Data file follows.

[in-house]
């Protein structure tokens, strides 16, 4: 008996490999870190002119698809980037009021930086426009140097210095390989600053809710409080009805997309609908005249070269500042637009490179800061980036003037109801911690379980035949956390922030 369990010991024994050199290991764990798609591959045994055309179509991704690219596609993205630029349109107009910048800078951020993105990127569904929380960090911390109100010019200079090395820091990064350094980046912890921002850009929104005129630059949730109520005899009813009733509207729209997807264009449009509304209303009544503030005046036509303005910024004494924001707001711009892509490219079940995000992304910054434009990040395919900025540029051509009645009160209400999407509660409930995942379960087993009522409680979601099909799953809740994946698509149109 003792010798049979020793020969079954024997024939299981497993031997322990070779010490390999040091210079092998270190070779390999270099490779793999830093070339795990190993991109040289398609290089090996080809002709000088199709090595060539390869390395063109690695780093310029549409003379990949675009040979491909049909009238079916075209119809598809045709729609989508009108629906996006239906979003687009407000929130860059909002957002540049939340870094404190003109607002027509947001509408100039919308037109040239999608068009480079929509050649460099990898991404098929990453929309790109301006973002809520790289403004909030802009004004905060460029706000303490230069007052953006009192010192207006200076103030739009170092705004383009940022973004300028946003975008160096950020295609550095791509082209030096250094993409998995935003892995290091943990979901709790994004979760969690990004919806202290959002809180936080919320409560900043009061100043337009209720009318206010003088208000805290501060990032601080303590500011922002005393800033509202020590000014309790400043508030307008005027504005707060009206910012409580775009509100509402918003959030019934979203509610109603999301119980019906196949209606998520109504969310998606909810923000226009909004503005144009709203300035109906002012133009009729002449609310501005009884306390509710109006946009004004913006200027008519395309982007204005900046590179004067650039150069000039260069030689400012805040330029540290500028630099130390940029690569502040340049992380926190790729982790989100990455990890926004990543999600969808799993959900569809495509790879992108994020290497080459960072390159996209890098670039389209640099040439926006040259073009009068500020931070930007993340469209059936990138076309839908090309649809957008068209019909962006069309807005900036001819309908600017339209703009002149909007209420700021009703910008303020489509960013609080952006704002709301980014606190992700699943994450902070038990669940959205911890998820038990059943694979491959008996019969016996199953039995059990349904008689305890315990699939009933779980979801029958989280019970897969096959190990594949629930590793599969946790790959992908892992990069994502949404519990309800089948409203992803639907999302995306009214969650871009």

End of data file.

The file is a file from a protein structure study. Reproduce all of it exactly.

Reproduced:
[in-house]
């Protein structure tokens, strides 16, 4: 008996490999870190002119698809980037009021930086426009140097210095390989600053809710409080009805997309609908005249070269500042637009490179800061980036003037109801911690379980035949956390922030 369990010991024994050199290991764990798609591959045994055309179509991704690219596609993205630029349109107009910048800078951020993105990127569904929380960090911390109100010019200079090395820091990064350094980046912890921002850009929104005129630059949730109520005899009813009733509207729209997807264009449009509304209303009544503030005046036509303005910024004494924001707001711009892509490219079940995000992304910054434009990040395919900025540029051509009645009160209400999407509660409930995942379960087993009522409680979601099909799953809740994946698509149109 003792010798049979020793020969079954024997024939299981497993031997322990070779010490390999040091210079092998270190070779390999270099490779793999830093070339795990190993991109040289398609290089090996080809002709000088199709090595060539390869390395063109690695780093310029549409003379990949675009040979491909049909009238079916075209119809598809045709729609989508009108629906996006239906979003687009407000929130860059909002957002540049939340870094404190003109607002027509947001509408100039919308037109040239999608068009480079929509050649460099990898991404098929990453929309790109301006973002809520790289403004909030802009004004905060460029706000303490230069007052953006009192010192207006200076103030739009170092705004383009940022973004300028946003975008160096950020295609550095791509082209030096250094993409998995935003892995290091943990979901709790994004979760969690990004919806202290959002809180936080919320409560900043009061100043337009209720009318206010003088208000805290501060990032601080303590500011922002005393800033509202020590000014309790400043508030307008005027504005707060009206910012409580775009509100509402918003959030019934979203509610109603999301119980019906196949209606998520109504969310998606909810923000226009909004503005144009709203300035109906002012133009009729002449609310501005009884306390509710109006946009004004913006200027008519395309982007204005900046590179004067650039150069000039260069030689400012805040330029540290500028630099130390940029690569502040340049992380926190790729982790989100990455990890926004990543999600969808799993959900569809495509790879992108994020290497080459960072390159996209890098670039389209640099040439926006040259073009009068500020931070930007993340469209059936990138076309839908090309649809957008068209019909962006069309807005900036001819309908600017339209703009002149909007209420700021009703910008303020489509960013609080952006704002709301980014606190992700699943994450902070038990669940959205911890998820038990059943694979491959008996019969016996199953039995059990349904008689305890315990699939009933779980979801029958989280019970897969096959190990594949629930590793599969946790790959992908892992990069994502949404519990309800089948409203992803639907999302995306009214969650871009």